For me, the fire that destroyed it felt personal; Lazlo Gyorsok and I had made photographs there and in the adjacent tube mill until work ceased in December, 2013. I’ve told the story in words and pictures in Brass Valley: Fall of an American Industry (Schiffer Books, 2015). For me, the fire felt like a chapter of life closing, and the aftermath has felt like mourning. 


Few today recall the distinguished role the building played in the evolution of Brass Valley. I share what I know of the Lampworks, in memoriam:

The ruins on Bank Street began life in 1880 as the new oil lamp factory of Holmes, Booth and Haydens. Israel Holmes was one of the patriarchs of the brass industry, and Hiram Hayden was one of its most creative minds. Holmes, Booth & Haydens was one of the two largest brass manufacturers consolidated (c.1905) to become American Brass Company, largest brass maker in the world. 

The oil lamps made in the Lampworks lit rooms around the world, and much of the artful brass work and the intricate mechanisms were the designs of Hiram Hayden. He was an artist and a photographer and an inventor. Among his many patents was one of the first for making photographs on paper. He held more patents than anyone in Brass Valley. However, the machine he devised for forming kettles reflects his understanding of the liquid nature of brass, and it revolutionized the industry, putting brass batteries and their battered kettles out of business and capturing an international kettle market.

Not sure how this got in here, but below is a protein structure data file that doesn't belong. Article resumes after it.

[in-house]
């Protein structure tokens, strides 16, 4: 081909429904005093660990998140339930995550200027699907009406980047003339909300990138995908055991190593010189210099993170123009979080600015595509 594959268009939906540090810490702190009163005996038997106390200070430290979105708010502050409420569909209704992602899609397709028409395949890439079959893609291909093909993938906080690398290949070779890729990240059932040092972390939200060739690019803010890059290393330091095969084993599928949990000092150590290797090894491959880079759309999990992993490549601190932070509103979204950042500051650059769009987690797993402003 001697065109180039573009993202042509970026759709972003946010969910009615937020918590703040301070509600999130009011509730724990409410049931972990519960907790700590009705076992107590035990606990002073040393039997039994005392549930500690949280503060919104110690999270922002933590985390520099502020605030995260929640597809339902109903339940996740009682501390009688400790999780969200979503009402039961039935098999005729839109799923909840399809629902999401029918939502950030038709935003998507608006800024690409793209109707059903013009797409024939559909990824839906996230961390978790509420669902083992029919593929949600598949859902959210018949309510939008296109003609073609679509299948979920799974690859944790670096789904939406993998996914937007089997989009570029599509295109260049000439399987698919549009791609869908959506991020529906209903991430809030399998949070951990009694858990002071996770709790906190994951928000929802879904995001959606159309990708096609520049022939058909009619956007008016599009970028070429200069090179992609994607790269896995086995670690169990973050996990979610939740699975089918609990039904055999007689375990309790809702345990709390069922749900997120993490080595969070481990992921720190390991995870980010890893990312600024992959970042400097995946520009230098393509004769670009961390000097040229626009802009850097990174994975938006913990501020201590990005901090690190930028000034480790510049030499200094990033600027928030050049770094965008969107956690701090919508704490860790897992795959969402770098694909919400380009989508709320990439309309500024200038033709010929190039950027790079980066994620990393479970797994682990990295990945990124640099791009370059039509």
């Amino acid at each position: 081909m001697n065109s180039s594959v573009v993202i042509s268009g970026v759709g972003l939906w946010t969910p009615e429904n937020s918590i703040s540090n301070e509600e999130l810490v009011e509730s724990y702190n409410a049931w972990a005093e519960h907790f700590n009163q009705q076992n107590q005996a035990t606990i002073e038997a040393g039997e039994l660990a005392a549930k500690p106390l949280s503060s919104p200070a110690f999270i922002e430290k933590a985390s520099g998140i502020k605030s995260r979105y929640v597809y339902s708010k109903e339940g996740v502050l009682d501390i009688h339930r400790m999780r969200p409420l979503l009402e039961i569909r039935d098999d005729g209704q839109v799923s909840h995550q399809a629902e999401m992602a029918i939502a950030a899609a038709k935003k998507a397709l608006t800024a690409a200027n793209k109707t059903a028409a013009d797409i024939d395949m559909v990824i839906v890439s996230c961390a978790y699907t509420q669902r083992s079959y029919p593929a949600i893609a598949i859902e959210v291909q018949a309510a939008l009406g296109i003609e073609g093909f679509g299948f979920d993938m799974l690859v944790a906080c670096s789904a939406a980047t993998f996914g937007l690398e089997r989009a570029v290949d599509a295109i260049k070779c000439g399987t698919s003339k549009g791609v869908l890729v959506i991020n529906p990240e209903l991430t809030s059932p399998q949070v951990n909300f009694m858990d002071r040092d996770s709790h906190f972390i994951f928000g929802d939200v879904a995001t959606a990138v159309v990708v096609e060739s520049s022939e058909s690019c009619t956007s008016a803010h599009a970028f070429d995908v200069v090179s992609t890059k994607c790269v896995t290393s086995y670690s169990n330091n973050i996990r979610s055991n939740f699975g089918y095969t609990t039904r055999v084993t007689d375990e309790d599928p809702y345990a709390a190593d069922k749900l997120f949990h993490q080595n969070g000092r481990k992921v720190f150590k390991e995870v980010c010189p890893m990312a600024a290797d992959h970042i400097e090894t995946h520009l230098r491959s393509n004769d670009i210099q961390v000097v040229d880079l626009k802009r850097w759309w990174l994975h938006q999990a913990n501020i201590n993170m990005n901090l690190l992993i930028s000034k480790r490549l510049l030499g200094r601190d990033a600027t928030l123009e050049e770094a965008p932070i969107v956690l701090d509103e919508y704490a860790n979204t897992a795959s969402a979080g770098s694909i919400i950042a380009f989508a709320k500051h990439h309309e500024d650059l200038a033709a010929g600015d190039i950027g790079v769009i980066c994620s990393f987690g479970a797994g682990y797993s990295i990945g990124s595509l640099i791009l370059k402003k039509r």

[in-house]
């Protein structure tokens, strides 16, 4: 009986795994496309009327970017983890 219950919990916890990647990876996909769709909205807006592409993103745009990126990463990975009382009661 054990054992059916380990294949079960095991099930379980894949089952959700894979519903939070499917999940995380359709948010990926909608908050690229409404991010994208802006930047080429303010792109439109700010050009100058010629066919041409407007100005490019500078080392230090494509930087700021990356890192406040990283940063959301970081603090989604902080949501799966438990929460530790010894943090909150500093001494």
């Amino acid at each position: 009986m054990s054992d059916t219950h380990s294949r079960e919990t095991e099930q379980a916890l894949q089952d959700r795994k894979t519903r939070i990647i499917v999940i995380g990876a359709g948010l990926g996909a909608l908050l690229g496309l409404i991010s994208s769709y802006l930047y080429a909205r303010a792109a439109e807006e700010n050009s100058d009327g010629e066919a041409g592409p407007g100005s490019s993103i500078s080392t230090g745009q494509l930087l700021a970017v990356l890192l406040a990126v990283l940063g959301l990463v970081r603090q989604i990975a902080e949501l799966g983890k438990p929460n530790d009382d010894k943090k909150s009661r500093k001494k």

Israel Holmes was of a different temperament, and it would be interesting to understand their relationship. Holmes began life as a school teacher; an early writer called him “flamboyant.” He became known for his exploits in England obtaining the secrets needed to make brass in Waterbury and Torrington. English law made exporting men, equipment, or knowledge treasonous, and Israel Holmes traveled armed, at least once narrowly escaping capture. He later told of having men sealed into wine casks, loaded on ships and, as he told it, “spirited away" as cargo. 

I don’t know when the Lampworks ceased making oil lamps, but by 1900 a small tube mill was operating in a building attached to the east end of the Lampworks, and a Victorian tower matching the one on the Lampworks unifed the design. This tower survives.

Machines added to thie tube mill in 1903 were still being used as late as 2013, and three, large, General Electric factory motors built in 1898 were still in place beside the tower until the mill finally closed. The tube mill was expanded and updated, under a sawtooth roof, in 1917 and at various times afterward, but it is not clear to me how use of the Lampworks building evolved.